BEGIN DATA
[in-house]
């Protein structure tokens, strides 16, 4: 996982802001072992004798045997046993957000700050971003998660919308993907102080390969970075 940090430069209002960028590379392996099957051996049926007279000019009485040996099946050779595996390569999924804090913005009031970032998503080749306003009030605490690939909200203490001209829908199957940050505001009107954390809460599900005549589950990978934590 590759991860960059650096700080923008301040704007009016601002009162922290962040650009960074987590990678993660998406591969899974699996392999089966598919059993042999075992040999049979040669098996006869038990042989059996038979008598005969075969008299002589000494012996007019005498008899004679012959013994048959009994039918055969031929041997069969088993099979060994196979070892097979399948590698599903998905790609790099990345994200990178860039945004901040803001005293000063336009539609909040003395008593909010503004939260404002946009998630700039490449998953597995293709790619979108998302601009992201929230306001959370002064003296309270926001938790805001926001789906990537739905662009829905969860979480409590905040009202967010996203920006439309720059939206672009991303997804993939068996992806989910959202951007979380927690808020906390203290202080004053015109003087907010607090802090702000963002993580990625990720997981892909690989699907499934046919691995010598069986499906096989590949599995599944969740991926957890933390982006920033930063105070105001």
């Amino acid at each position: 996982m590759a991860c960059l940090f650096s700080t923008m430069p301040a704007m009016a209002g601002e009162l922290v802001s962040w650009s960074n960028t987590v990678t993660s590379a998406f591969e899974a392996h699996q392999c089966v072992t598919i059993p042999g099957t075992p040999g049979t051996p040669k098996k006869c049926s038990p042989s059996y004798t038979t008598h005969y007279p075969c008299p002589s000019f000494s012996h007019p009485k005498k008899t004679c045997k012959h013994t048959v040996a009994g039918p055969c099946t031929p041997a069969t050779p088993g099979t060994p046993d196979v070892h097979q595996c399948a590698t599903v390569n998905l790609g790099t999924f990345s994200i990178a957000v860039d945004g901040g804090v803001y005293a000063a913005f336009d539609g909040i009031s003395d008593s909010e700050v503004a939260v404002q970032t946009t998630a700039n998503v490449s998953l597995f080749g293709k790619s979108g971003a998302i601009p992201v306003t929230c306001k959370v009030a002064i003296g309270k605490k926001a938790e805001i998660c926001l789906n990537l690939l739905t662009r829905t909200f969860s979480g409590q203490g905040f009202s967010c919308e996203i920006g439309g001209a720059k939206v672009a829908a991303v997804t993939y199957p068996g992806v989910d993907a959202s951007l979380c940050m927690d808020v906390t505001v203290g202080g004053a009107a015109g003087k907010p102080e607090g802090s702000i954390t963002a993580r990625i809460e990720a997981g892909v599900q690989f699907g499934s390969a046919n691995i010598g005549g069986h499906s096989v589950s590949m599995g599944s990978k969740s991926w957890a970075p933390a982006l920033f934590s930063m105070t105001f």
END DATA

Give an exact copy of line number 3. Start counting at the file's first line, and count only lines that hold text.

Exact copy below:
């Amino acid at each position: 996982m590759a991860c960059l940090f650096s700080t923008m430069p301040a704007m009016a209002g601002e009162l922290v802001s962040w650009s960074n960028t987590v990678t993660s590379a998406f591969e899974a392996h699996q392999c089966v072992t598919i059993p042999g099957t075992p040999g049979t051996p040669k098996k006869c049926s038990p042989s059996y004798t038979t008598h005969y007279p075969c008299p002589s000019f000494s012996h007019p009485k005498k008899t004679c045997k012959h013994t048959v040996a009994g039918p055969c099946t031929p041997a069969t050779p088993g099979t060994p046993d196979v070892h097979q595996c399948a590698t599903v390569n998905l790609g790099t999924f990345s994200i990178a957000v860039d945004g901040g804090v803001y005293a000063a913005f336009d539609g909040i009031s003395d008593s909010e700050v503004a939260v404002q970032t946009t998630a700039n998503v490449s998953l597995f080749g293709k790619s979108g971003a998302i601009p992201v306003t929230c306001k959370v009030a002064i003296g309270k605490k926001a938790e805001i998660c926001l789906n990537l690939l739905t662009r829905t909200f969860s979480g409590q203490g905040f009202s967010c919308e996203i920006g439309g001209a720059k939206v672009a829908a991303v997804t993939y199957p068996g992806v989910d993907a959202s951007l979380c940050m927690d808020v906390t505001v203290g202080g004053a009107a015109g003087k907010p102080e607090g802090s702000i954390t963002a993580r990625i809460e990720a997981g892909v599900q690989f699907g499934s390969a046919n691995i010598g005549g069986h499906s096989v589950s590949m599995g599944s990978k969740s991926w957890a970075p933390a982006l920033f934590s930063m105070t105001f």